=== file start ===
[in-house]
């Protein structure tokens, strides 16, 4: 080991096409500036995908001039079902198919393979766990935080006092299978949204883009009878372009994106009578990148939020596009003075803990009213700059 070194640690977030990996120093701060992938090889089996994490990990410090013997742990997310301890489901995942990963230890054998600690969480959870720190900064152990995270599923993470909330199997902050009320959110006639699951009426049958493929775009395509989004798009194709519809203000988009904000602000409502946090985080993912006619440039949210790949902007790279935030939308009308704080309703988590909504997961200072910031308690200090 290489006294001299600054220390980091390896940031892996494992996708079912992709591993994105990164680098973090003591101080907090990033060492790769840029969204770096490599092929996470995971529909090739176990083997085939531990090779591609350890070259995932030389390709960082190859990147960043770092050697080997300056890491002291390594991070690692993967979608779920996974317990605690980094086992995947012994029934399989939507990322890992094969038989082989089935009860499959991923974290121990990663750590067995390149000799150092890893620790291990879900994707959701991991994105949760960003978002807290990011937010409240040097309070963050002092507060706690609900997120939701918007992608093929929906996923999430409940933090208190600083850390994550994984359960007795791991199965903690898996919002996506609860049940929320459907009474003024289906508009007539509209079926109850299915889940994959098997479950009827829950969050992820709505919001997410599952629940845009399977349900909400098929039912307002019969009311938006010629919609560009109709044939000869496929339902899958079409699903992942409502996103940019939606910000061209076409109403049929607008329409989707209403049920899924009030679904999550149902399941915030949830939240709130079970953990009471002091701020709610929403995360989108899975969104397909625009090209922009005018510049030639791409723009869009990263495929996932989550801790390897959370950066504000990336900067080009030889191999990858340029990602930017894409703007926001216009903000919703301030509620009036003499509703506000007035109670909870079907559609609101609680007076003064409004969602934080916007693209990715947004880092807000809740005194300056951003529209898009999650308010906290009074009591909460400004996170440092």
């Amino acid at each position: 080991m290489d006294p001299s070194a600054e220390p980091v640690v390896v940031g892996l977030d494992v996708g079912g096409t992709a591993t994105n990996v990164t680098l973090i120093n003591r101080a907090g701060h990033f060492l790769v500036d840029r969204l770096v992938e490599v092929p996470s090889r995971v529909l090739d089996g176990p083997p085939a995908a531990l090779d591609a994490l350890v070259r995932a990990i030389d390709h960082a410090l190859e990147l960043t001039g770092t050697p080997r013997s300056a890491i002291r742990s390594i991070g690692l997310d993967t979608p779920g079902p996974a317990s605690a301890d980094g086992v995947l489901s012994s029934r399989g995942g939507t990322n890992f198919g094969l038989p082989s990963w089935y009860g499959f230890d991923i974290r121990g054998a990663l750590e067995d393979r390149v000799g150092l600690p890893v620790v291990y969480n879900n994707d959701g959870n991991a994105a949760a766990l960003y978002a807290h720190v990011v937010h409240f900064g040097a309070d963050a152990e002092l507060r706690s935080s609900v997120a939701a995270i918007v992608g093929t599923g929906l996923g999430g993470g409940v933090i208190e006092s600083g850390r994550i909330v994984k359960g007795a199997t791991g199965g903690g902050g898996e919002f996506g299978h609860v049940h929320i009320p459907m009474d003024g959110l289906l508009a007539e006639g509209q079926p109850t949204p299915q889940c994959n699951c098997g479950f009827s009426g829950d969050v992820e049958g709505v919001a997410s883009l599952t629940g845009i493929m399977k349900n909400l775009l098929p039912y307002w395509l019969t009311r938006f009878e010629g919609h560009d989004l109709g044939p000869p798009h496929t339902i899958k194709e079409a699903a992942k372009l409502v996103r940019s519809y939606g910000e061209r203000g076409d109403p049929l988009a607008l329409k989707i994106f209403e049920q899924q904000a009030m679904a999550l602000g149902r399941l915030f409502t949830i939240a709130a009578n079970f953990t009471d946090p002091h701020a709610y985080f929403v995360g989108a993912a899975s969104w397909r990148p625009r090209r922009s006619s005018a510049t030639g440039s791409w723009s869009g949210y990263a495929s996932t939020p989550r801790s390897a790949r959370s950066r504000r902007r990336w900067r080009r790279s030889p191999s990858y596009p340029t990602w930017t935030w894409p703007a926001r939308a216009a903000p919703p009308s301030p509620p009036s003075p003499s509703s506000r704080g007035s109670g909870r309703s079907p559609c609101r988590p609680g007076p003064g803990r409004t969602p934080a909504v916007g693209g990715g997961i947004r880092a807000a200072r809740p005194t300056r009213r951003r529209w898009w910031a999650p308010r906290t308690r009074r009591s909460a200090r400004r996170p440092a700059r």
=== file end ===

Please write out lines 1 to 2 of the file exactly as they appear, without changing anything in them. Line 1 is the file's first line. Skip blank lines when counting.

[in-house]
């Protein structure tokens, strides 16, 4: 080991096409500036995908001039079902198919393979766990935080006092299978949204883009009878372009994106009578990148939020596009003075803990009213700059 070194640690977030990996120093701060992938090889089996994490990990410090013997742990997310301890489901995942990963230890054998600690969480959870720190900064152990995270599923993470909330199997902050009320959110006639699951009426049958493929775009395509989004798009194709519809203000988009904000602000409502946090985080993912006619440039949210790949902007790279935030939308009308704080309703988590909504997961200072910031308690200090 290489006294001299600054220390980091390896940031892996494992996708079912992709591993994105990164680098973090003591101080907090990033060492790769840029969204770096490599092929996470995971529909090739176990083997085939531990090779591609350890070259995932030389390709960082190859990147960043770092050697080997300056890491002291390594991070690692993967979608779920996974317990605690980094086992995947012994029934399989939507990322890992094969038989082989089935009860499959991923974290121990990663750590067995390149000799150092890893620790291990879900994707959701991991994105949760960003978002807290990011937010409240040097309070963050002092507060706690609900997120939701918007992608093929929906996923999430409940933090208190600083850390994550994984359960007795791991199965903690898996919002996506609860049940929320459907009474003024289906508009007539509209079926109850299915889940994959098997479950009827829950969050992820709505919001997410599952629940845009399977349900909400098929039912307002019969009311938006010629919609560009109709044939000869496929339902899958079409699903992942409502996103940019939606910000061209076409109403049929607008329409989707209403049920899924009030679904999550149902399941915030949830939240709130079970953990009471002091701020709610929403995360989108899975969104397909625009090209922009005018510049030639791409723009869009990263495929996932989550801790390897959370950066504000990336900067080009030889191999990858340029990602930017894409703007926001216009903000919703301030509620009036003499509703506000007035109670909870079907559609609101609680007076003064409004969602934080916007693209990715947004880092807000809740005194300056951003529209898009999650308010906290009074009591909460400004996170440092």